Alicia: What style do your clients gravitate to? Do they request a tropical feel or are they drawn to the typical flowers we see on the mainland like dahlias and garden roses?
Alison: This depends on where they are from. Usually we find that our local clientele tend to want flowers they can’t get here easily, so they like more of the temperate/spring mainland flowers. Our destination brides often like a tropical vibe, or sometimes a nice tropical nouveaux mix of both. There are always exceptions, but that tends to be the trend. We are thrilled to see anthurium flowers being so trending world wide.
Alicia: What is your favorite part of being a floral designer?
Alison: Every day there is a new challenge. I never know what is going to happen from one day to the next. It keeps things staying fresh. Because the medium is perishable there is always something new to create. I love supporting local farms and small businesses in my creative designs and seeing what new amazing flowers and foliage they are growing. Taking flowers that some might see as commonplace and designeing them to be seen in a new and fresh way is always an exciting challenge as well. I just love flowers lol
Alicia: What is the hardest part of being a floral designer?
Alison: The business side. I hate math and am not really business minded, although I’ve gotten better. Nicole Cordier Wahlquist and Missy Todd (part of my management team) have been amazing at helping me with the business side. One of the other hard parts for me is when a client says they don’t like a flower. It makes me want to use them just to show how beautiful they can be.
Alicia: What’s the most valuable “lesson learned” you can share with us?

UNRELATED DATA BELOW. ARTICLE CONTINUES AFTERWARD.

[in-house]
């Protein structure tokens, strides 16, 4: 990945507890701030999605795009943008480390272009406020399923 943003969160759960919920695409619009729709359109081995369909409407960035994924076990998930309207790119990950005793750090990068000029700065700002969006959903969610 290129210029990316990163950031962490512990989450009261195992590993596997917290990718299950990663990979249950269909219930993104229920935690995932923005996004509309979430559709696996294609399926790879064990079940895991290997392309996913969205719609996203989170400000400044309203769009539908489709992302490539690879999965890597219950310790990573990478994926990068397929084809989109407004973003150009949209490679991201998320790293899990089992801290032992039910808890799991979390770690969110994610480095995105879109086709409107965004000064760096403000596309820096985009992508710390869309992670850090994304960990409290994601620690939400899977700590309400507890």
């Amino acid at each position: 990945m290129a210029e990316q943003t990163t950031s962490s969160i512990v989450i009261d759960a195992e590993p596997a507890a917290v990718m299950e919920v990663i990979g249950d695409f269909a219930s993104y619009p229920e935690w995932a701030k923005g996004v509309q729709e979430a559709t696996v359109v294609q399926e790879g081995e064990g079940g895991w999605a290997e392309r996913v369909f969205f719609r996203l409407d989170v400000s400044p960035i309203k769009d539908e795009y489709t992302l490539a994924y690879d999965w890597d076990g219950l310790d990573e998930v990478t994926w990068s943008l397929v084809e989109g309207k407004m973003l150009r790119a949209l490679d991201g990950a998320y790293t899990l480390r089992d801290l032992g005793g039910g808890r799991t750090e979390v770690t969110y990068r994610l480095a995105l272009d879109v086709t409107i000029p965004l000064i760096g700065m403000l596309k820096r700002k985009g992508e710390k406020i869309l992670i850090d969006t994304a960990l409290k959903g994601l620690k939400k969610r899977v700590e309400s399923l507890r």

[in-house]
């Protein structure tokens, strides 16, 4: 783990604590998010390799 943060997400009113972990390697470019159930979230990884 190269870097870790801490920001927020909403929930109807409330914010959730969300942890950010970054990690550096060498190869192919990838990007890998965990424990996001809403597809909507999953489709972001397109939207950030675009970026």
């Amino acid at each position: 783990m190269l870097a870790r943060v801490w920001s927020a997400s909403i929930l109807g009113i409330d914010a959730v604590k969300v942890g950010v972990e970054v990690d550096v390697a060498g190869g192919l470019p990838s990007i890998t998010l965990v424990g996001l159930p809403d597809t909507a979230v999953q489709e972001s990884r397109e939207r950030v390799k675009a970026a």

Alison: Hire good people, pay them what they are worth and hire an accountant! Staffing is often the hardest part of any business, but it is also one of the most important things. I have a truly amazing team and am so grateful for them. Even if you are a one person show, having the support for the paperwork side is sooo important.
Alicia: If you were to design an arrangement for your home today what style would it be and what flowers would you use?
Alison: lol I can’t remember the last time I designed just for me haha. I love anthuriums, scented geraniums, scabiosa, amaryllis, peonies, lavender, protea, hanging amaranth, garden grown carnations with the spicy scent….. Um I love pretty much every flower but if I was to arrange something for me I would like it to have fragrance and moodier colors.
Alicia: Anything else you’d like to share with Flirty Fleurs followers?
Alison: Just would like to remind fellow florists and flower enthusiasts to support local and search for ways to reduce, reuse and re-cycle. For our shop that means composting the green waste and using minimal foam. We are on an island so it is even more important to me that we try to seek out eco friendly practices.
Thank you so much, Alison, for joining us here on Flirty Fleurs! I loved learning more about what it’s like to be a florist on an island! Sounds like clients being flexible is one of the key components to keeping everyone happy!!
Here’s Alison’s Contact Information:
Grace Flowers Hawaii, Inc.